Solvay unit Fournier Laboratories Ireland, has withdrawn its marketing

authorisation application for the diabetes drug and lipid lowerer combo Synordia (fenofibrate/metformin), according to the European Medicines Agency.

If approved, it would have been the first product on the market for type 2 diabetics to combine a lipid lowering drug with an oral antidiabetic in

one pill. The application for marketing authorisation was submitted to the

EMEA in July and Synordia has been under review by the agency’s Committee for Medicinal Products for Human Use.

The reason for the withdrawal is a little hazy and an EMEA statement

simply noted that the company had stated that it was due to the fact that

Solvay “is not able to respond to the request for additional information

within the allowed timeframe.”

Puck Bossert, director of pharmaceuticals communications at Solvay, told

PharmaTimes World News that, while talks with the EMEA were confidential, discussions on Synordia centred around issues of pharmocokinetics and manufacturing controls, although she added that a new application may be made at a latter stage.

As for the EMEA, it said that “the current state of the scientific assessment at the time of withdrawal will be made available in a question and answer document” to be published after the next meeting of the CHMP on December 11-14.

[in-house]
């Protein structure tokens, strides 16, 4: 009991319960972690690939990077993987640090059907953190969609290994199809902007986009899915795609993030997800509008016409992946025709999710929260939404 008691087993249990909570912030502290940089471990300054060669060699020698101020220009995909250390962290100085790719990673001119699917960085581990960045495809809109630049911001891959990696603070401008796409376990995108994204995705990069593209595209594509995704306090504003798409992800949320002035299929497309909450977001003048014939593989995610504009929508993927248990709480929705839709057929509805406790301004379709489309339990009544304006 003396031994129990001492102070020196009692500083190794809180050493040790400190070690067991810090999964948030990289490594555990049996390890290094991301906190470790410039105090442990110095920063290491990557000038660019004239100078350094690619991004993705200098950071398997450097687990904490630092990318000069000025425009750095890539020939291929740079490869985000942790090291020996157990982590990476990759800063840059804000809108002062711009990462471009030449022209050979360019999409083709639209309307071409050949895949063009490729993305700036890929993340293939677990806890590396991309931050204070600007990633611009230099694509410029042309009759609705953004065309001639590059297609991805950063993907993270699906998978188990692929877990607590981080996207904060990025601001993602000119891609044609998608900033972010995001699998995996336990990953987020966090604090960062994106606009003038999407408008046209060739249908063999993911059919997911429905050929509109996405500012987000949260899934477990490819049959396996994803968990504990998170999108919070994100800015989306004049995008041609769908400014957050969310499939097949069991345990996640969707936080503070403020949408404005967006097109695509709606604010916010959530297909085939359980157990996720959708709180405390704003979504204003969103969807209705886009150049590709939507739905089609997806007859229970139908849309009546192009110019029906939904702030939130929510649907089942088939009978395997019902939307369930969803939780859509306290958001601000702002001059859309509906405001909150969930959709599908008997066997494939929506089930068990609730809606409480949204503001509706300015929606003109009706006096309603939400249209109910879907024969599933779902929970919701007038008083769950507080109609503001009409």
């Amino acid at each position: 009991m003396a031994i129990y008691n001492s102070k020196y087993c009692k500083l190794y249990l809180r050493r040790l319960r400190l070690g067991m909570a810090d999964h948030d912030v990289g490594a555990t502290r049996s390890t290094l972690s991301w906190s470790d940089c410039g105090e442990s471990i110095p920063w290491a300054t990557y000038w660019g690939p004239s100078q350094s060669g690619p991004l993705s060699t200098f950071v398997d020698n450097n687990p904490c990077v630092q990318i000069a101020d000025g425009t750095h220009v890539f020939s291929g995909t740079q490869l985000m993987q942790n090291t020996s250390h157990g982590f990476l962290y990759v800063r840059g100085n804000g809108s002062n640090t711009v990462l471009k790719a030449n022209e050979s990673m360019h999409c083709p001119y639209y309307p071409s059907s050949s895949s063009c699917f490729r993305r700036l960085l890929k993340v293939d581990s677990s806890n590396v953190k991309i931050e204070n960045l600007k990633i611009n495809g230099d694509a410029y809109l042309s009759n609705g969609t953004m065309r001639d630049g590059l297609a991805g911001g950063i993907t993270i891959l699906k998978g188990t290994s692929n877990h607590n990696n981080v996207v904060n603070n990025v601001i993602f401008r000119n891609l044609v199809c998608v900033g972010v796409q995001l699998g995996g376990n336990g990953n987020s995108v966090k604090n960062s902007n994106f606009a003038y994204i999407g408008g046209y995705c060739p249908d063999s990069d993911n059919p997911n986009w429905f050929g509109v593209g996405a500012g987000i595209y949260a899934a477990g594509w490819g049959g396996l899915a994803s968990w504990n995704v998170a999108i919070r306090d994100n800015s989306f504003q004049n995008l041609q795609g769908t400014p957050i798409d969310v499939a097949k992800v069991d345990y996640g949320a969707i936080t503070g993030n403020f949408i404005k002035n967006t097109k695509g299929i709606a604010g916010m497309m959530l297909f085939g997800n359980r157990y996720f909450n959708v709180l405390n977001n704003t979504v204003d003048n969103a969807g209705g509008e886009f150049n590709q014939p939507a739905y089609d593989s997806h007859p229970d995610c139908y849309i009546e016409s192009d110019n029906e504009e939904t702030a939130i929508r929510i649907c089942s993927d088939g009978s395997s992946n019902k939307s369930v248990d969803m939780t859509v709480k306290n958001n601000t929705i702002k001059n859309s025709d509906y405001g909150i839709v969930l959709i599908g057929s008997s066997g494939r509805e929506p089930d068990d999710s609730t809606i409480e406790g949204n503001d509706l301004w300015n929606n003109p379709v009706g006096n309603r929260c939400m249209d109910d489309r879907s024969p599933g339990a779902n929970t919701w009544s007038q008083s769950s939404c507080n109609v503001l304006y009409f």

Major blow to Solvay

Whatever the specific reasons, the news is a major blow to Solvay, which

acquired Fournier for 1.2 billion euros last year. Fenofibrate is a big

earner for both the company and US partner Abbott Laboratories; although it is an old product, research is ongoing into a number of formulation developments and combinations to extend the lifecycle of the drug.

Solvay and Abbott announced a collaboration earlier this year with AstraZeneca to develop a product combining fenofibrate with the latter's lipid modifier Crestor (rosuvastatin) that is scheduled for submission to the US Food and Drug Administration in 2009.

However, there was better news for Solvay concerning its SLV 319 obesity

candidate. The company noted that a Phase IIb study has started,

triggering a a $25 milestone payment from partner Bristol-Myers Squibb.